The NSW Government appointed Prof Fels and Deputy Monitor Prof David Cousins to protect consumers from price exploitation and ensure that emergency services levy is genuinely removed from insurance premiums from 1 July 2017.

The Monitor’s role ceases on 1 January 2019.

The first quarterly report of the Monitor.

 

Ten insurance companies collect 80% of ESL in NSW [Pdf version: 48 KB]

 

Tuesday, 9 August 2016

Media Release:  Treasurer, Minister for Industrial Relations.

Consumer advocates Professor Allan Fels and Professor David Cousins AM have released their first report as NSW’s Emergency Services Levy Insurance Monitors, warning insurance companies face hefty fines if they do not pass savings onto customers.

As announced in December 2015, the NSW Government will replace the insurance-based Emergency Services Levy (ESL) with a fairer Emergency Services Property Levy (ESPL) to be paid by all property owners alongside council rates from July 2017.

“The work of Prof Fels and Prof Cousins will be critical in ensuring that insurers pass on the benefits of abolishing the ESL to households and businesses through lower insurance premiums,” Ms Berejiklian said.

The vast majority of insured residential property owners are expected to be better off under the ESPL with the average insured property owner saving about $40 a year on their policy. The ESPL will be budget neutral and will not raise any extra revenue for the Government.

“Our job is to protect consumers and ensure that insurers pass on savings,” Prof Fels said.

“Penalties up to $10 million can apply to corporations and $500,000 for individuals if insurance price exploitation is found.

“These sanctions apply equally to any person who aids, abets, counsels or procures another person to engage in prohibited conduct, induces another person to engage in this conduct, or conspires with another person to do so.”

An Insurance Monitor Hotline has also been established (1300 607 723). Further information on the Monitor and a copy of the first quarterly report can be found at: www.eslinsurancemonitor.nsw.gov.au. Information on the ESPL changes can be found at: www.emergencyservicespropertylevy.nsw.gov.au

Emergency Services Levy Insurance Monitor Report Released [Pdf version: 117KB]

 

July

Tuesday, 5 July 2016

Media Release:  Treasurer, Minister for Industrial Relations.

Insurance companies that do not pass on the benefits of the Government’s new Emergency Services Property Levy (ESPL) to households will face fines of up to $10 million, NSW Treasurer Gladys Berejiklian and Emergency Services Levy Insurance Monitor Alan Fels announced today.

Professor Fels and Deputy Monitor, Professor David Cousins AM, two of Australia’s most respected consumer watchdogs, will be responsible for protecting consumers against unreasonable pricing and ensuring insurance companies pass on savings to their customers as the NSW Government rolls out a fairer system of funding fire and emergency services.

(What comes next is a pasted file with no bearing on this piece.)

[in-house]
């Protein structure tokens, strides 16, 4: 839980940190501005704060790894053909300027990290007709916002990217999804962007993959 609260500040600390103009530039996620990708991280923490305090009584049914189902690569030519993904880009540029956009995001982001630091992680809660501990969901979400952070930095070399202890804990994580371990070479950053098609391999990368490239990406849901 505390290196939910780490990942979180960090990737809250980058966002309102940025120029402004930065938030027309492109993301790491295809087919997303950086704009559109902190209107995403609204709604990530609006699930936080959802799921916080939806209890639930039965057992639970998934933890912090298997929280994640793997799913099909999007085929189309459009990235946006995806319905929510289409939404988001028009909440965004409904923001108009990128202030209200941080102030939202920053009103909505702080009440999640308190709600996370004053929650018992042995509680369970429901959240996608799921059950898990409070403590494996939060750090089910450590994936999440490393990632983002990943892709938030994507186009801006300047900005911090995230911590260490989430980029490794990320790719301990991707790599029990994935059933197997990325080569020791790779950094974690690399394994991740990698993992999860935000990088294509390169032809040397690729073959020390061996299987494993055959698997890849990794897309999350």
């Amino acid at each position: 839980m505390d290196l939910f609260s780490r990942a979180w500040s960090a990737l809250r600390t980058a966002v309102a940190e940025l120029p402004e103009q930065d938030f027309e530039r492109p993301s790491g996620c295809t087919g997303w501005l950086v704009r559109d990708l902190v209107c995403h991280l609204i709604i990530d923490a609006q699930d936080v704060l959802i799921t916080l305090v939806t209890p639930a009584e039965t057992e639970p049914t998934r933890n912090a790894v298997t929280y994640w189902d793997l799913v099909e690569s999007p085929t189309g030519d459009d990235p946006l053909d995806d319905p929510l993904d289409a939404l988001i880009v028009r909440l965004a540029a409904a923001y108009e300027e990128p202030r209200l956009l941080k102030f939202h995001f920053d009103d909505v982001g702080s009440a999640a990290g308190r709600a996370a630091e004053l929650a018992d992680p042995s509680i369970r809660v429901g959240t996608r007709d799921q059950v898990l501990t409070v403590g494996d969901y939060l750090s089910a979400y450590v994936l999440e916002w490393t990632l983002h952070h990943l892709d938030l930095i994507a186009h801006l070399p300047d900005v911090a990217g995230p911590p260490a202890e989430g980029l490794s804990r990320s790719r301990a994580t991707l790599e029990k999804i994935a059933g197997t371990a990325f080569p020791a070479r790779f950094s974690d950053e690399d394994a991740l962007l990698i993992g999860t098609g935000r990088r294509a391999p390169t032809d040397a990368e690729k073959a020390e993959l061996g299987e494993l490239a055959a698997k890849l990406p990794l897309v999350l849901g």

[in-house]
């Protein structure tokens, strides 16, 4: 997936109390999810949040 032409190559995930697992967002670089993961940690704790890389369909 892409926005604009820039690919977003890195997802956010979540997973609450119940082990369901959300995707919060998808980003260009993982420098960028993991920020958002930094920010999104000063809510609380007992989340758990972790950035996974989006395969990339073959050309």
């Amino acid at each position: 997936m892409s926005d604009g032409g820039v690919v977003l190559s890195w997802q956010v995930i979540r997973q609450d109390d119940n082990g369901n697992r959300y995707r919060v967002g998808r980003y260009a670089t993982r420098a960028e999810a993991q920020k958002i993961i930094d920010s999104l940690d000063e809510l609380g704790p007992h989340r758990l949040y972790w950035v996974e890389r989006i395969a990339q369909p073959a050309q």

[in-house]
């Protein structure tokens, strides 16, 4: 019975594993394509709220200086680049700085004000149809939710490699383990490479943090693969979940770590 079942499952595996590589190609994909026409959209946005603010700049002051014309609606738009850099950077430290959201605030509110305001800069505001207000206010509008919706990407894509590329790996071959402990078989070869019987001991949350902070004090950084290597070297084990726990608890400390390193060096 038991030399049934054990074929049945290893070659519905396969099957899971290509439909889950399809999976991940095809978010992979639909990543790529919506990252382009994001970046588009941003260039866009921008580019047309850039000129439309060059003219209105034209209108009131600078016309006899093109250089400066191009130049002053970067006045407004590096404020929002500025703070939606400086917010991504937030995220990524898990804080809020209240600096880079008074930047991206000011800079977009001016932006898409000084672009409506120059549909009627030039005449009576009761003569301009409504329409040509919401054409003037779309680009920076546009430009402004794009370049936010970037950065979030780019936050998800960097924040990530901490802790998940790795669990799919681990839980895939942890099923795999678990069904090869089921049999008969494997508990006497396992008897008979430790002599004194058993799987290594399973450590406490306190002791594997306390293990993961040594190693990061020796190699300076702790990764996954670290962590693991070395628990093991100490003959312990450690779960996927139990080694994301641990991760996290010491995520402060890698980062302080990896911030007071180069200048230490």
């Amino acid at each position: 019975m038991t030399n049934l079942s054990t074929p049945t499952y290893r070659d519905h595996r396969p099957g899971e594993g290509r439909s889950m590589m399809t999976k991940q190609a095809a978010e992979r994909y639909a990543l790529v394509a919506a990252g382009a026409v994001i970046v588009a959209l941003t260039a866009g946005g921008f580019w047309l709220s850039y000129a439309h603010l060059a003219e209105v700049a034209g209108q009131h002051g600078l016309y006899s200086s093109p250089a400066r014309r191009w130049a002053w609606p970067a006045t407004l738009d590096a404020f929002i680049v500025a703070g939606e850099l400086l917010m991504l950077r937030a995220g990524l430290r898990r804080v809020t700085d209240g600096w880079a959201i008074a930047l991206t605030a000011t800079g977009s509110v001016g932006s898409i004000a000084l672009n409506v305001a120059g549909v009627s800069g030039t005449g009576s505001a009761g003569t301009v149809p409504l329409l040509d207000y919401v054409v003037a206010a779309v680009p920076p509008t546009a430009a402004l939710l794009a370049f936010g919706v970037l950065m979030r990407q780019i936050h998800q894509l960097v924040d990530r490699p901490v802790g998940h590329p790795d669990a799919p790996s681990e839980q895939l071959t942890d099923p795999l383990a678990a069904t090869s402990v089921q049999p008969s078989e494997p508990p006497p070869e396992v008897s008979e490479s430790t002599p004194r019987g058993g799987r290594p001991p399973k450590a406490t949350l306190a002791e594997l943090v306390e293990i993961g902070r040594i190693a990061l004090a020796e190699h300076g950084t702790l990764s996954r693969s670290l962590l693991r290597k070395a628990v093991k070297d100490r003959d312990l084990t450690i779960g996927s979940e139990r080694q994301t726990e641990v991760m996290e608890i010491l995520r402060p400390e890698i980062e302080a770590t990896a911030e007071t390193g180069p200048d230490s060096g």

The Government announced in December that the insurance-based Emergency Services Levy (ESL) would be abolished and replaced with the Emergency Services Property Levy (ESPL), to be paid alongside council rates from 1 July 2017.

The fairer system will mean all property owners will contribute to fire and emergency services – putting downward pressure on insurance premiums and helping to reduce NSW’s high rates of underinsurance.

“Professors Fels and Cousins will be our ‘cops-on-the-beat’ to ensure savings are passed on to households as the Government undertakes this important reform,” Ms Berejiklian said.

“It is absolutely imperative that insurance companies do the right thing and pass on the tax reductions in full,” Professor Fels said. “The aim is to totally eliminate the burden of the current tax on consumers and businesses.”

The Monitor has today released draft guidelines to the insurance industry governing the abolition of the ESL, with penalties for prohibited conduct of up to $10 million for corporations and $500,000 for individuals.

The Government anticipates that the vast majority of insured residential property owners will be better off under the ESPL, with the average insured property owner saving around $40 per year. The changes will bring NSW in line with all other mainland states. The ESPL will be budget neutral and will not raise any extra revenue.

 

Insurance Monitor to protect consumers [Pdf Version:33KB]

June

Wednesday, 1 June 2016

Media Release:  Treasurer, Minister for Industrial Relations.

NSW has moved a step closer to a fairer system of funding fire and emergency services, with legislation to make way for the Emergency Services Property Levy (ESPL) passing Parliament overnight.

The Government in December announced it would abolish the insurance-based Emergency Services Levy (ESL) from 1 July 2017 and replace it with the ESPL, to be paid alongside council rates.

The Monitor will be responsible for ensuring that insurers pass on the benefits of abolishing the ESL to households and businesses, in the form of lower insurance premiums.

Professor Allan Fels AO and Professor David Cousins AM have been appointed as the Emergency Services Levy Monitor and Deputy Monitor.

"There can be no stronger advocates for ensuring the savings are passed on to households and I am thrilled that Professors Fels and Cousins will be leading this process," Ms Berejiklian said.

"Under the new system, all property owners in NSW will contribute to the cost of our essential and valued fire and emergency services through the ESPL.